Hi Molly, Yes, I find this so interesting—how we influence, contain, give away and ultimately participate in the whole soup that’s truly more us than any individual shard or strand. And so we mirror each other here virtually as well, all waking up together in the chiaroscuro that is our situation… and, hopefully, loving it.

  3. Beth K Says:

    Hi Bruce,
    At a talk about mental health law yesterday, there was a reference to mirror neurons. The speaker was telling us about Crisis Intervention Team training for police officers. (You may have heard about this. It started in Memphis as a response to a police shooting of a mentally ill man whose mother had called 911 to get him help.)
    The speaker said that the 40-hour CIT training for law enforcement officers emphasizes active listening, empathy and compassion, and the valuing of a safe and therapeutic result rather than making an arrest. She mentioned, by way of example, that smiling at a citizen on an angry rant can be very helpful because their tendency will be to smile back and calm down.
    On another topic, I noticed a Facebook quiz designed to tell a person (and their 1000 closest friends) what the person’s autism quotient is. Although my initial reaction was negative and I didn’t take the quiz, I now feel that this quiz may be helpful to the extent that it brings the prevalence of autism and the diversity of the human race to people’s attention.

    • privilegeofparenting Says:

      Hi Beth, Whatever brings compassion and connection rather than judgment, pathologizing and attack seems likely to serve our greater good (and, hopefully, will gain increasing traction in our wider culture). It’s always good to keep an open mind, as we have so much more to learn about ourselves and each other. Namaste

  4. BigLittleWolf Says:

    As usual, there is so much here that sparks thought and imagery. I love your reference to the child’s squiggle, and the awareness we need to allow the child’s vision free reign. The essence of so much lives in their perceptions which they seem to share with us if we can keep our adult selves out of the way.

    I also thought a good deal about this: Amazingly, a person with phantom limb pain can watch another person being massaged in the limb the patient lacks and actually feel relief in their own phantom limb.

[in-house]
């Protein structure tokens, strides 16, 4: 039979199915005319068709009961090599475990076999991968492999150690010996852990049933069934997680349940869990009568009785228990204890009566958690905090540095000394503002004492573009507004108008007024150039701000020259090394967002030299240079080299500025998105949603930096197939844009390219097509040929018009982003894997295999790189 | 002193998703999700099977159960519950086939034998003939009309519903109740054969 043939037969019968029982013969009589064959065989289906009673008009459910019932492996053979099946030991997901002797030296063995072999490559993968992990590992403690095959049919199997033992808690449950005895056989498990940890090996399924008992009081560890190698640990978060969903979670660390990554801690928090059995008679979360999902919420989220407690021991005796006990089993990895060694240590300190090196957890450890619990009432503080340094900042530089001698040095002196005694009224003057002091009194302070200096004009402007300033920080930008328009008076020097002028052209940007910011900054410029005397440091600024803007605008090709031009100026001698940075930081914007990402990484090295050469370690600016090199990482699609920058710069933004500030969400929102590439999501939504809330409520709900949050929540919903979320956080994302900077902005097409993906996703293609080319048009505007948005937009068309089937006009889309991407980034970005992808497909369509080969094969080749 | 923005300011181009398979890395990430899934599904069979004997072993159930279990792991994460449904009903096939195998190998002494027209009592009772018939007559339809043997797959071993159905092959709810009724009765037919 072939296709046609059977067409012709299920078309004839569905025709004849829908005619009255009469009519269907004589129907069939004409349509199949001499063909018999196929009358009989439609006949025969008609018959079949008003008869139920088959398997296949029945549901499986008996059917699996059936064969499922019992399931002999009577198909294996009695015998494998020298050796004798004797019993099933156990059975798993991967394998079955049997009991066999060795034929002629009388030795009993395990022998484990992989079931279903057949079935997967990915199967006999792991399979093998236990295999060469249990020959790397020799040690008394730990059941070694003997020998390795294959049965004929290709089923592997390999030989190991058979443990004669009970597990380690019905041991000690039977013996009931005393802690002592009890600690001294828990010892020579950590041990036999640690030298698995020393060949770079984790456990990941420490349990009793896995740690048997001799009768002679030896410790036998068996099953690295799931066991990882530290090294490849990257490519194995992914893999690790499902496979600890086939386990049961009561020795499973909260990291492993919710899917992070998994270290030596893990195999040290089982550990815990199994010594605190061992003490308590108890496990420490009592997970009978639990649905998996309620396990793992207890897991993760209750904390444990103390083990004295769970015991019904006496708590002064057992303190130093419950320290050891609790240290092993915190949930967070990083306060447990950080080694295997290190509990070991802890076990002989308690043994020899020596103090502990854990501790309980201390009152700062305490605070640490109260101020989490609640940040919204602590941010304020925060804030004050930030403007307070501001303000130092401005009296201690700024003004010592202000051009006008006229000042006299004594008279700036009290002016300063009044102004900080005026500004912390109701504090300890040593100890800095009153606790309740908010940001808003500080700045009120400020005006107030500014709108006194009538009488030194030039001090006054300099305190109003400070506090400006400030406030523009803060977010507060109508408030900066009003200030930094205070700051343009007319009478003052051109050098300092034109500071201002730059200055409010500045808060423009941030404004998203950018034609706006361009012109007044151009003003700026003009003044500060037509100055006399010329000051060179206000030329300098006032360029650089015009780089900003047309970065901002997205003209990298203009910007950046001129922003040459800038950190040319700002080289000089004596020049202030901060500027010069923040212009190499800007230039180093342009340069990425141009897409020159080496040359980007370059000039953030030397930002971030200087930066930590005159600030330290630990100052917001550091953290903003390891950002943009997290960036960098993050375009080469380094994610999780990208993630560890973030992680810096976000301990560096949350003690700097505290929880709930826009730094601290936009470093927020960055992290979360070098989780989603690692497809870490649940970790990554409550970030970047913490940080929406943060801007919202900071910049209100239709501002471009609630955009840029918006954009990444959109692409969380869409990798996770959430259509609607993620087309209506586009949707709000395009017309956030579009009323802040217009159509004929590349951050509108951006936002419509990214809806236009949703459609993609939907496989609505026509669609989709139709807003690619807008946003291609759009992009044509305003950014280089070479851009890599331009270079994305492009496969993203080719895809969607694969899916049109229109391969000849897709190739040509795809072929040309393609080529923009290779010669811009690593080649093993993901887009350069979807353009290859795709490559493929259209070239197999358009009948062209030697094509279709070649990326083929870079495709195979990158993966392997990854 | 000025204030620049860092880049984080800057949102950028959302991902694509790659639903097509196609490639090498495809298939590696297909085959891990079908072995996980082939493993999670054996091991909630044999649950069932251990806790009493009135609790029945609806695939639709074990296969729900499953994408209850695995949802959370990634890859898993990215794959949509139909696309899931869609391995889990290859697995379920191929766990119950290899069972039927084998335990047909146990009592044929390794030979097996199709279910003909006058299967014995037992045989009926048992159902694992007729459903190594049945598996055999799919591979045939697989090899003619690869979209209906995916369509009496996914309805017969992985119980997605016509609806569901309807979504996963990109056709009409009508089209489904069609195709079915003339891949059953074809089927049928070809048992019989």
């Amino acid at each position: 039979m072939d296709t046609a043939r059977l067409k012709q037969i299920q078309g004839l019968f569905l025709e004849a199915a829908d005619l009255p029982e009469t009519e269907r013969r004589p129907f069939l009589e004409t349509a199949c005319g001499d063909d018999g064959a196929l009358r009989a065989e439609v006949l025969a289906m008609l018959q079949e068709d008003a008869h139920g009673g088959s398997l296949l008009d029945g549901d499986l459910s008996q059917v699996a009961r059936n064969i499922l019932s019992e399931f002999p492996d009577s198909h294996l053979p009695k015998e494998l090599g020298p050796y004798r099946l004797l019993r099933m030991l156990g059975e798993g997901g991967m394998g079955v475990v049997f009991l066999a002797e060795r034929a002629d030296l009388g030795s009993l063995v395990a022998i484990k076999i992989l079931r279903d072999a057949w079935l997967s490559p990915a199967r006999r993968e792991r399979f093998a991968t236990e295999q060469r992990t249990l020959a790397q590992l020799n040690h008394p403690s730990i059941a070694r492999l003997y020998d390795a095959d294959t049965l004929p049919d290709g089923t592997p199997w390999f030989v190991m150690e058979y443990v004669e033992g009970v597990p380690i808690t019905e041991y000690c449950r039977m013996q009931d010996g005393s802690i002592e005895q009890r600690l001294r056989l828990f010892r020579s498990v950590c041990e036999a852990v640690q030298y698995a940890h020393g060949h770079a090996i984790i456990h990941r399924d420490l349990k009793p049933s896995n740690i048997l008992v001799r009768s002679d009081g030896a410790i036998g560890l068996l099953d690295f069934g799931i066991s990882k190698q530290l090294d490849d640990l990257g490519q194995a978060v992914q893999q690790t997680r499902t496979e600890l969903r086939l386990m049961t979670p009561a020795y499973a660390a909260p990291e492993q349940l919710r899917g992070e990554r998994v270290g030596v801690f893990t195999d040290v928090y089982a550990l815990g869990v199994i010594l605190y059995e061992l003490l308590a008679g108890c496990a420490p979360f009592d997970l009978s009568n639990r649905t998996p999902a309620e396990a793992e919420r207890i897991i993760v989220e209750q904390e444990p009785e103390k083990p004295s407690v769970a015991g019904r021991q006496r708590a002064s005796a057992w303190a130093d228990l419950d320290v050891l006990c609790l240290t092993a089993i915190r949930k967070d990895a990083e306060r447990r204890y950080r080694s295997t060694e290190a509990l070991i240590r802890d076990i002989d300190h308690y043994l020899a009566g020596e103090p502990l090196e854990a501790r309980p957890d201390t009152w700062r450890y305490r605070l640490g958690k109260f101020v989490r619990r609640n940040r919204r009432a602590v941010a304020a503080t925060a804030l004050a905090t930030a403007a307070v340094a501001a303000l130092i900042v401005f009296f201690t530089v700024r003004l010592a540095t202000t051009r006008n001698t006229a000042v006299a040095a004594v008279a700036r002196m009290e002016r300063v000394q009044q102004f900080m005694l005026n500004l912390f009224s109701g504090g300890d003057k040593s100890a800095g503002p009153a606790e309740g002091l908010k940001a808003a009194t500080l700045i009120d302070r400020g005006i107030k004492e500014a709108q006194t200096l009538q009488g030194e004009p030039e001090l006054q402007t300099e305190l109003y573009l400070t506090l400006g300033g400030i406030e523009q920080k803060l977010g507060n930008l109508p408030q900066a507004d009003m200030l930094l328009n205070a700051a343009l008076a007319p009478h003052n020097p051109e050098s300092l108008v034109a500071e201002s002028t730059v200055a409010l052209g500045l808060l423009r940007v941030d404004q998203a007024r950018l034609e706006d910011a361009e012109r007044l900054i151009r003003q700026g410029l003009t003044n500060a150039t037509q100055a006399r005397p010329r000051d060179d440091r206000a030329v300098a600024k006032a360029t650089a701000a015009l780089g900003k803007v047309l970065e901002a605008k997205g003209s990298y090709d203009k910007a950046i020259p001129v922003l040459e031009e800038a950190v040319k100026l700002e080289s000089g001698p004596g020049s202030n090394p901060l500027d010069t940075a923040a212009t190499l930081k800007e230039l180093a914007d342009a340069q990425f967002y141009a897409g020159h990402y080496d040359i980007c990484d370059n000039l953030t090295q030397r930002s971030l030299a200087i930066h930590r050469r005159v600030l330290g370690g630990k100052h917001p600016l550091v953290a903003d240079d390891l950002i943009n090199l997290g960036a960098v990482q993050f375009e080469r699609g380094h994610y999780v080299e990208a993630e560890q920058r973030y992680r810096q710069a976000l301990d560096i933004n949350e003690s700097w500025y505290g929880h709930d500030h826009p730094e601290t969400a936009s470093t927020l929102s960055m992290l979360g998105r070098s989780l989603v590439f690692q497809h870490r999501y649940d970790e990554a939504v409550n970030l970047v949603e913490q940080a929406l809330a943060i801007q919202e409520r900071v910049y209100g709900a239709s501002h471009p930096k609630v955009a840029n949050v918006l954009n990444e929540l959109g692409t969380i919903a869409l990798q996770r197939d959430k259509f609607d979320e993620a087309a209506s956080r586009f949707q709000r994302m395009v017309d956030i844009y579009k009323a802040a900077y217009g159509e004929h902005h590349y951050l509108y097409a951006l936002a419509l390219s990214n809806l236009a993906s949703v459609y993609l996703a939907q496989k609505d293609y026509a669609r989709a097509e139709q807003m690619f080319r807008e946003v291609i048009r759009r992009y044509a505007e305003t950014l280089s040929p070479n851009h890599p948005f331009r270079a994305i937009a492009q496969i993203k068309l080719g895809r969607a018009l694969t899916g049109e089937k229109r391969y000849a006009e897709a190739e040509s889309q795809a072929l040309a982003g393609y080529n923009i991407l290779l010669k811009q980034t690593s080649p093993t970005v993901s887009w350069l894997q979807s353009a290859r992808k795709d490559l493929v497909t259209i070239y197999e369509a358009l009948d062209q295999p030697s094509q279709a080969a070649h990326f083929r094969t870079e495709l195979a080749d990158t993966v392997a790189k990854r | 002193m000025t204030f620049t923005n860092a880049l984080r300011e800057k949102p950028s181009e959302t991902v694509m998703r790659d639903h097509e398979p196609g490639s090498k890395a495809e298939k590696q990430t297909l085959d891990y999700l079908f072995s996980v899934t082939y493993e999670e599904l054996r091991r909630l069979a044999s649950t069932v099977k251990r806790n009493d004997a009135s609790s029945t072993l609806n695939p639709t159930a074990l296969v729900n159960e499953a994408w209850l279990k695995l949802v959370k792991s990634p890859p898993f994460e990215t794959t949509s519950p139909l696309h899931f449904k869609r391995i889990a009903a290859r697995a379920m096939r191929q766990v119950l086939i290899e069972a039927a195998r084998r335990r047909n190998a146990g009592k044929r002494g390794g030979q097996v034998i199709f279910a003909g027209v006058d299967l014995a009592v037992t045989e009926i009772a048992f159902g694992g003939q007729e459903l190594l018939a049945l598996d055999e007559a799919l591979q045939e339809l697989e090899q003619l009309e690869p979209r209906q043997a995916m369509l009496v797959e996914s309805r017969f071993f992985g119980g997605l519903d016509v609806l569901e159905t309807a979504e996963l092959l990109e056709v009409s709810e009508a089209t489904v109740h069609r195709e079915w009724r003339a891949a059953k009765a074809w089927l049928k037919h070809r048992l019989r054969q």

Oddly, I thought about the moments when I am most desolate. Hardly a unique situation in a paired-up world when one is not paired up, and when challenges-a-plenty present. But the beauty in what you point out is in the way our empathy not only causes us to suffer when those around us suffer (we all suffer), but the way consolation fills us as others are consoled. Specifically, I find that when the phantom limb of insufficient family or love aches most prominently, watching a film in which caring or love of any sort is the governing force, I always feel better. Pain eases.

    I thought, too, about givers and takers. Giving seems so much easier and more filling – giving is taking, or maybe it would be better to say giving is receiving.

    • privilegeofparenting Says:

      I love what you say, Wolf, about the potential healing power in film, and about the enlightened Self-interest inherent in giving (so long as we are able to give freely); taken in tandem it underscores the generosity of the artist, whose only reward (beyond process), very often, is whatever it is one gets out of giving from the soul. Here’s to a mutuality of comfort and compassion.

Leave a Reply

Fill in your details below or click an icon to log in:

WordPress.com Logo

You are commenting using your WordPress.com account. Log Out / Change )

Twitter picture

You are commenting using your Twitter account. Log Out / Change )

Facebook photo

You are commenting using your Facebook account. Log Out / Change )

Google+ photo

You are commenting using your Google+ account. Log Out / Change )

Connecting to %s